I suspect that Galaxy Railways: A Letter from the Abandoned Planet would make more sense if I’d seen the preceding Galaxy Railways TV series. As it is, Abandoned Planet fails as a stand-alone story and cannot be recommended.
Abandoned Planet is further hampered by atrocious subtitles, including “I’m envy [sic] that you care about him so much.” Many of the translations are abbreviated, grammatically challenged, and I strongly suspect are missing context and key meaning. I would be interested to see what Frog-kun makes of it.
As a result it’s harder than usual to make sense of than is usual even for a Leiji Matsumoto story. That’s saying something given that Leiji Matsumoto has used the gunsight from a Messerschmitt to manually aim the turrets of a space pirate battleship, invented completely variant continuities, given a WWII battleship a submarine mode when it rolls over, and used space faring steam trains as a metaphor for the afterlife.
Some of the usual Matsumoto themes can be made out though – abandonment, orphans, young men seeking to prove themselves heroes worthy of the Cosmo Dragoons – even if resolving some of the conflicts seems oddly pat in at least one place.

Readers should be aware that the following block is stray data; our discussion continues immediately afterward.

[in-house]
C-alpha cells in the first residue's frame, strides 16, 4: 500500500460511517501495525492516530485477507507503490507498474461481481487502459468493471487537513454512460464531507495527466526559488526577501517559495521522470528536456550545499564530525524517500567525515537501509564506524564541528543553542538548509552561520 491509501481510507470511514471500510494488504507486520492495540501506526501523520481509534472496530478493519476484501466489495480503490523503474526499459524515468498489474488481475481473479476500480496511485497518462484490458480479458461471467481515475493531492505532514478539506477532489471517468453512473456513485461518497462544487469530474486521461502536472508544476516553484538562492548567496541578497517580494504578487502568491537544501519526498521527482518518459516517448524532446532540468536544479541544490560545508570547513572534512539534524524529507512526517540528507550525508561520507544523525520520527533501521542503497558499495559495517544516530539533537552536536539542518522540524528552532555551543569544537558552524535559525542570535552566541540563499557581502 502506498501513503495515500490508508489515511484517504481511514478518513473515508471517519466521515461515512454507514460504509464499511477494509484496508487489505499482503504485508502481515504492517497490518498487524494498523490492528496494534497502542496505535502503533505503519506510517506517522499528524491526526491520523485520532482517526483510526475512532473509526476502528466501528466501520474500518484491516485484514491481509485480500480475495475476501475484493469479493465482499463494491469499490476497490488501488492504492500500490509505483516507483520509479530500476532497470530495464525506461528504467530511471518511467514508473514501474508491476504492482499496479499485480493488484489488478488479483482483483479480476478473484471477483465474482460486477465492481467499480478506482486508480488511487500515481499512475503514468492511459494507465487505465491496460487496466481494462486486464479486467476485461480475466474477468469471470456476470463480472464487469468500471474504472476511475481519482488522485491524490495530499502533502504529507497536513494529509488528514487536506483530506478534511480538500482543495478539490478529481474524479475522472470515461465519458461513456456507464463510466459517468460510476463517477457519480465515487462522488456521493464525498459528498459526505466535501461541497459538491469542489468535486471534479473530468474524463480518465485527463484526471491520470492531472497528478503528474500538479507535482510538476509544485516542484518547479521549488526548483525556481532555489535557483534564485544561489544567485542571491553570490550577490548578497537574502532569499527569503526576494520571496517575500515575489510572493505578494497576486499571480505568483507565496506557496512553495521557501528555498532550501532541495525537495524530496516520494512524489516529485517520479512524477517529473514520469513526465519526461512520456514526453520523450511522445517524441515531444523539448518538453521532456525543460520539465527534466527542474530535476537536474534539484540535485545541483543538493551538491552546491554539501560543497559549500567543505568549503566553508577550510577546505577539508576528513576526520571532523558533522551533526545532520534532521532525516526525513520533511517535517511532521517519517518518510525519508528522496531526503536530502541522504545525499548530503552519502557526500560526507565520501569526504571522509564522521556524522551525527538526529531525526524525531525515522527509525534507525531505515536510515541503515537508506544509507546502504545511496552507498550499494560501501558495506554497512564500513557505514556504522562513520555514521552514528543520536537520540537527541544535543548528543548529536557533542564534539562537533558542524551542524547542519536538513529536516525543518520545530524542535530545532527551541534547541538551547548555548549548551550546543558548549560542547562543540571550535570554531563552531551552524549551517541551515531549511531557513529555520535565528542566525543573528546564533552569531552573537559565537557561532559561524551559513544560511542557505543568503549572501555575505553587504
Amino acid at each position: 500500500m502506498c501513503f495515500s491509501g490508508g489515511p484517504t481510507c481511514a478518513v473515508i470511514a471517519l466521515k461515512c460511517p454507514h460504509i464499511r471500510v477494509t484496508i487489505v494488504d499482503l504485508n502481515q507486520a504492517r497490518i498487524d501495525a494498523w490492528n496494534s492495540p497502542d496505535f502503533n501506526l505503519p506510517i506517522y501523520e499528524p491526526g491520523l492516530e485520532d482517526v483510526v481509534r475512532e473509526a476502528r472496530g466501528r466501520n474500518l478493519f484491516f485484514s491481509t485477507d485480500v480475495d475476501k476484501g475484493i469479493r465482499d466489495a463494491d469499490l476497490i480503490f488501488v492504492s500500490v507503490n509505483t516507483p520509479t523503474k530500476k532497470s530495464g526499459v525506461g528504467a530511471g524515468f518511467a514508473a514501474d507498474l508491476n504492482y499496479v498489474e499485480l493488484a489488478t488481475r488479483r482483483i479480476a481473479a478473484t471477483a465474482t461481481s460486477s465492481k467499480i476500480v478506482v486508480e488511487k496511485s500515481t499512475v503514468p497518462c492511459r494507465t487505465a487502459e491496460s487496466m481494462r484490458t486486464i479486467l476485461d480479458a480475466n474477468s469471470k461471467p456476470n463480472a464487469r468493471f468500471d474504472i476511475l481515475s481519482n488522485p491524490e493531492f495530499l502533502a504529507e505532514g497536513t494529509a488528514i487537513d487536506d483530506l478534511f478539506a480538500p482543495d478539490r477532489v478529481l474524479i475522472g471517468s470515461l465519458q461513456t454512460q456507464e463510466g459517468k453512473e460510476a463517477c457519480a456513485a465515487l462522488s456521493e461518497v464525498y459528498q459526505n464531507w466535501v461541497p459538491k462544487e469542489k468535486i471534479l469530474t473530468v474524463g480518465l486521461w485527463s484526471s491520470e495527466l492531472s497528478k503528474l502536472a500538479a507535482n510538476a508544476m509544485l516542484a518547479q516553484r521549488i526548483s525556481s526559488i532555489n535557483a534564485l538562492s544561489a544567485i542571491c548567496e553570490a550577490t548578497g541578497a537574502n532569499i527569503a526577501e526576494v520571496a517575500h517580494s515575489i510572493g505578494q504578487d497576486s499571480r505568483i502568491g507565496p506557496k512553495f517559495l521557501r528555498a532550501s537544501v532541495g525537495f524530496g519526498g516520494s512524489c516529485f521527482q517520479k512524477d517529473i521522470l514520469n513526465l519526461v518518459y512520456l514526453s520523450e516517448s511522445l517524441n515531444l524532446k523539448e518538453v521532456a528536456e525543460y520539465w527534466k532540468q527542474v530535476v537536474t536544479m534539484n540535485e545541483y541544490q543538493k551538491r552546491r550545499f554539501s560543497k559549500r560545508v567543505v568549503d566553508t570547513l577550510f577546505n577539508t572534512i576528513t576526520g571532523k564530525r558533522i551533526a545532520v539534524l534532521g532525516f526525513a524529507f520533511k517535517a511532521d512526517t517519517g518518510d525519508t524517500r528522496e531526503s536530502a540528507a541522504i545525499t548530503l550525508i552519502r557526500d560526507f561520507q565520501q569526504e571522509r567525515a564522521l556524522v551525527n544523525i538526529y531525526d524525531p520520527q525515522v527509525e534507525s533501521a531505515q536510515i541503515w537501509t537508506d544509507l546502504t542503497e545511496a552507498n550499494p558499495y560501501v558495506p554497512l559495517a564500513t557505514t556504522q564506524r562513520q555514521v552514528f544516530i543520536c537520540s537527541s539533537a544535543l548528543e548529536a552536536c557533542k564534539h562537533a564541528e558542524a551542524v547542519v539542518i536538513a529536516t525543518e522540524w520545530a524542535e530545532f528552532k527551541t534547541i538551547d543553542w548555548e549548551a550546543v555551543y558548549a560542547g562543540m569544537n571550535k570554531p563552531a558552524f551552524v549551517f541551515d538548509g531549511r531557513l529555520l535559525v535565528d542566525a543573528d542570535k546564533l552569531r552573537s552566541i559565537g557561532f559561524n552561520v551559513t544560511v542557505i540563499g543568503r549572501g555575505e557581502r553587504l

There’s still a lot of what I like about Lejji Matsumoto’s work in Abandoned Planet. The character designs, are like most of Matsumoto’s work, quite distinct from the current trends. There’s that certain sense of style to the piece, and a partially successful attempt at a poignant tragedy with the “villain” attempting to revive his lost love.
But that’s not enough to save a show when I can’t connect to the characters properly, and there’s really too much missing from Abandoned Planet for me to do so. I suspect that it might work better with the preceding TV series, but I don’t have access to that.
Overall, pretty enough to look at, and in isolation a curiosity for fans of Galaxy Express 999. Other than that, I don’t recommend it.
 I might revisit this opinion if the TV series becomes available.